Jesus set out and went away to the region of Tyre. He entered a house and did not want anyone to know he was there. Yet he could not escape notice, for a woman whose little daughter had an unclean spirit immediately heard about him, and she came and bowed down at his feet. She begged him to caste the demon out of her daughter. He said to her, “Let the children be fed first, for it is not fair to take the children’s food and throw it to the dogs.” But she answered him, “Sir, even the dogs under the table eat the children’s crumbs.” Then he said to her, “For saying that, you may go — the demon has left your daughter.” So she went home, found the child lying on the bed, and the demon gone. Burton Mark 7:24-30
Whenever I hear a story from the gospels, I’ve learned to ask myself:
In today’s gospel Jesus has traveled beyond the border separating Galilee from the land of the Canaanites. Today there’s a heavily militarized border there between Israel and Lebanon. But there were no borders under the Romans – you could go almost everywhere, because Rome kept an iron grip over every people around the Mediterranean Sea.
But even without borders, there are always walls between people. It seems that we humans have evolved with the need to protect ourselves from “the others” – that is, anyone who is different from us.
And so today we’re still building walls — between peoples, languages, sexes, classes, and religions.
Today’s Gospel shows us this tendency even in the human Jesus: His culture and his Scriptures were telling him that he was called to the people of Israel. He believed that he had been sent to bring the lost sheep of Israel back into the fold.
He was probably visiting a Jewish home in Tyre. (It’s still a city in southern Lebanon today, bombed for decades now by Israeli planes and armies.) But into this Jewish home comes a Canaanite woman, begging healing for her daughter.
And now we see Jesus changing his mind – he begins to understand that his call is not only to his own people, but to anyone seeking the love and mercy of God.
Jesus changed his mind? Now the story gets interesting!
Maybe Jesus wasn’t born knowing everything. Maybe he had to learn and grow — just like us — and maybe he, too, had to stretch his mind to see his world as God saw it.
Perhaps Jesus was divine not because he was all-knowing, but because he knew how to open his heart to God. Perhaps, growing up, Jesus had to learn how to listen — and how to be aware of the needs of others.
Perhaps Jesus also had to learn how to pay attention to his own deep feelings, and then to reflect on the meaning of these things. (Perhaps he learned to “ponder these things in his heart”, as the gospel says of his mother Mary).
I think Jesus always yearned to “dwell” – to live and move and have his being –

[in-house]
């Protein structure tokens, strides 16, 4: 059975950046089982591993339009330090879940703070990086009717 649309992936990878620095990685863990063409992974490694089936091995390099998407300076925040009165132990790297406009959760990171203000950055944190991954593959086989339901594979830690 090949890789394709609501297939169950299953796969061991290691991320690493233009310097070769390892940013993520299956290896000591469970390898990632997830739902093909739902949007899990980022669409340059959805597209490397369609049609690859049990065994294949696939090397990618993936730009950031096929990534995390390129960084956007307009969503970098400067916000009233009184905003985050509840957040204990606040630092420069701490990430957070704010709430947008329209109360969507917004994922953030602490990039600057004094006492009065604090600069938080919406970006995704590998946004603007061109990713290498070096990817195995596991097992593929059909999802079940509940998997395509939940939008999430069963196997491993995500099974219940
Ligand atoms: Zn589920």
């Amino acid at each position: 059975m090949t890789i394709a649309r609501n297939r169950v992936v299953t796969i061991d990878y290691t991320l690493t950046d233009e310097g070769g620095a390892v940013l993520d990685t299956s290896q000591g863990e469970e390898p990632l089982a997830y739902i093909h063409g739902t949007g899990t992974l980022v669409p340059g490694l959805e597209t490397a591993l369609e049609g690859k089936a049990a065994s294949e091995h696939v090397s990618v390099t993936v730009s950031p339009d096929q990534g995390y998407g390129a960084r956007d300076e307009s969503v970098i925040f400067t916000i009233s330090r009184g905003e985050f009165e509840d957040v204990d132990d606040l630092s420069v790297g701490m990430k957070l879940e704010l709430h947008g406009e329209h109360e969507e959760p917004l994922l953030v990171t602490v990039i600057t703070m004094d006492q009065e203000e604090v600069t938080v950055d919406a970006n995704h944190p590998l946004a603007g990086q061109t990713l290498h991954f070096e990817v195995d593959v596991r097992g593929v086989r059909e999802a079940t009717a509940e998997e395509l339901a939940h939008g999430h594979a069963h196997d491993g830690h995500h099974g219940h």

in that place where God lives. And in learning to “dwell” – listening, feeling, reflecting, praying – he learned to understand where God lives.
But notice, in this Gospel story, that Jesus also found the strength to return to God whenever he found himself off-base, whenever he was wrong, whenever his vision was incomplete.
Can you do that? Can I do that?
Usually I can understand what’s right and what’s wrong, and often I can see where God dwells, but still it’s hard to move myself to that place. Yet that’s what we see Jesus doing in his encounter with the Canaanite woman.
So we look again at this Gospel, and ask:
What can we learn about Jesus? He was a human being who lived and learned,
with a unique ability to stand where God stands.
What can we learn about Jesus’ world (and ours)? We humans have always lived in a world of walls, and even when the walls are breaking down, our first impulse is to build new ones.
What can we learn about God from this Gospel? The God of Jesus Christ builds no walls, but embraces the world.
The early church had to remember the Canaanite woman. They had to remember her because she taught Jesus about the breadth and height and depth of God’s love.
And so, down through the centuries the Canaanite woman has been teaching the church about God’ love, through this Gospel we’ve heard today.
In the 16th century, when the English prayer book was written, the authors still remembered this woman; and you probably remember her prayer, too. We always called it “the Prayer of Humble Access”, but we could have called it “the Prayer of the Canaanite Woman”):
We do not to presume to co:me to this thy Table, O merciful Lord, trusting in our own righteousness, but in thy manifold and great mercies. We are not worthy so much as to gather up the crumbs under thy Table. But thou art the same Lord whose property is always to have mercy…. BCP p. 337
And in the late 20th century, the poet Brian Wren wrote this hymn, which says it all:
When Christ was lifted from the earth, his arms stretched out above
through every culture, every birth, to draw an answering love.
Still east and west his love extends and always, near or far,
he calls and claims us as his friends, and loves us as we are.
Where generation, class, or race divide us to our shame,
he sees not labels but a face, a person, and a name.
Thus freely loved, though fully known, may I in Christ be free
to welcome and accept his own, as Christ as accepted me. Amen.
To hear the hymn, go to https://www.youtube.com/watch?v=_EupYa9VxiQ
Preached at St. Patrick’s Episcopal Church, Kenwood – September 9, 2018.